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Thai women inventors win international awards

Thailand’s growing reputation for scientific innovation was underscored last week when four women Thai scientists and researchers won awards and medals for their innovations in the fields of medicine and environmental protection at the International Exhibition of Inventions of Geneva. 
 
More than 60,000 people attended the five-day exhibition in Geneva, which bills itself as the world’s most important annual marketplace devoted to inventions, new techniques and products. This year marked the 42nd year the exhibition has been held, and 790 participants from 45 countries showcased over 1,000 inventions. Asia had the most participants, and the number of inventions in the fields of ecology, medicine and security was very high. The meeting also attracted investors from around the world looking for new products.
 
ProfessorKosum Chansiri of the Department of Biochemistry at Srinakharinwirot University's Faculty of Medicine won a gold medal and received special congratulations from the jury for creating a DNA biosensor to detect Shigella and E-coli. Shigella and E-coli are pathogenic micro-organisms often found in fresh meat, vegetables, fruit, and other foods, and can cause diarrhea and other illnesses in humans.
 
The invention will benefit public health and food exports. Some foods from Thailand and many other countries have at times been rejected by importing countries because of contamination with those bacteria. ProfessorKosum’s invention can detect the bacteria with 100 percent accuracy.
 
Professor Porn-anongAramwit, of Chulalongkorn University's Faculty of Pharmaceutical Science won a silver medal for creating socks that can remove dead cells from the feet of diabetics. Her invention will save people from the pain of undergoing dead-cell removal at hospitals. Diabetics will only need to wear them for two hours and the dead cells will fall off within two weeks, and the person would not need to repeat the process for another three months.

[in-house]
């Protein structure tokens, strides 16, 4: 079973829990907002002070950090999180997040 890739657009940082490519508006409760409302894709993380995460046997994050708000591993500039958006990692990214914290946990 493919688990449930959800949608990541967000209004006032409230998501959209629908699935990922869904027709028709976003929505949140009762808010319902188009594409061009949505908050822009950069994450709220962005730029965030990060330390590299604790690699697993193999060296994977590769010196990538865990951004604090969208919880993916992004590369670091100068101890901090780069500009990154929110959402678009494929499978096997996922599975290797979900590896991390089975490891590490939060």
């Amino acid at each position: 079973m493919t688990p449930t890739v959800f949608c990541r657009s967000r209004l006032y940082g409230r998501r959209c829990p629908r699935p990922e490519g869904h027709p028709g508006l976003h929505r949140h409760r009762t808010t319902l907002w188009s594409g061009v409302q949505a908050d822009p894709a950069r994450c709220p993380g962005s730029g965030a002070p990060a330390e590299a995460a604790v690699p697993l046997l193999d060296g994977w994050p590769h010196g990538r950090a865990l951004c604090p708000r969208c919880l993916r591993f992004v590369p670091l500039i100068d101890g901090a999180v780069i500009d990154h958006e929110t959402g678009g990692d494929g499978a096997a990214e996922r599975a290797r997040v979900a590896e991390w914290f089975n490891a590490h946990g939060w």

“It will save them time and money," Porn-anong said. "I must admit that research is exhausting, but aware that my job contributes to healthcare, I am always telling myself to fight on."
 
She promised that when her socks are commercially available, they would be sold at a low price. She said she is overjoyed at the prospect that millions of diabetics will benefit from her invention.
 
Dr. Suwadee Kongparakul of Thammasat University's Faculty of Science and Technology won a gold medal for an invention that could prove extremely valuable in helping to clean up a man-made disaster – reusable oil-absorbing rubber sheets that remove oil spills or chemicals leaked into water.
 
The sheets can absorb the liquid parts of petroleum and water-insoluble solvents/liquids in a remarkably fast and efficient manner. Furthermore, the sheets can be reused more than 30 times.
 
"It has huge potential in minimizing environmental impacts from oil and chemical leaks. Challenges make my job fun," she said.
 
Another gold medalist, ProfessorSoamshine Boonyananta of Chulalongkorn University’s Faculty of Education, invented a type of clay from green mussel shells. Called “Chula Clay,” it has the flexibility of the best Japanese clays, but has a pearly glitter that makes it especially attractive. More importantly, it does not need to be heated in a kiln to dry, and is considered an eco-product because it leaves a smaller carbon footprint.
 
See the original article at the U.S. Thai Royal Embassy Website.

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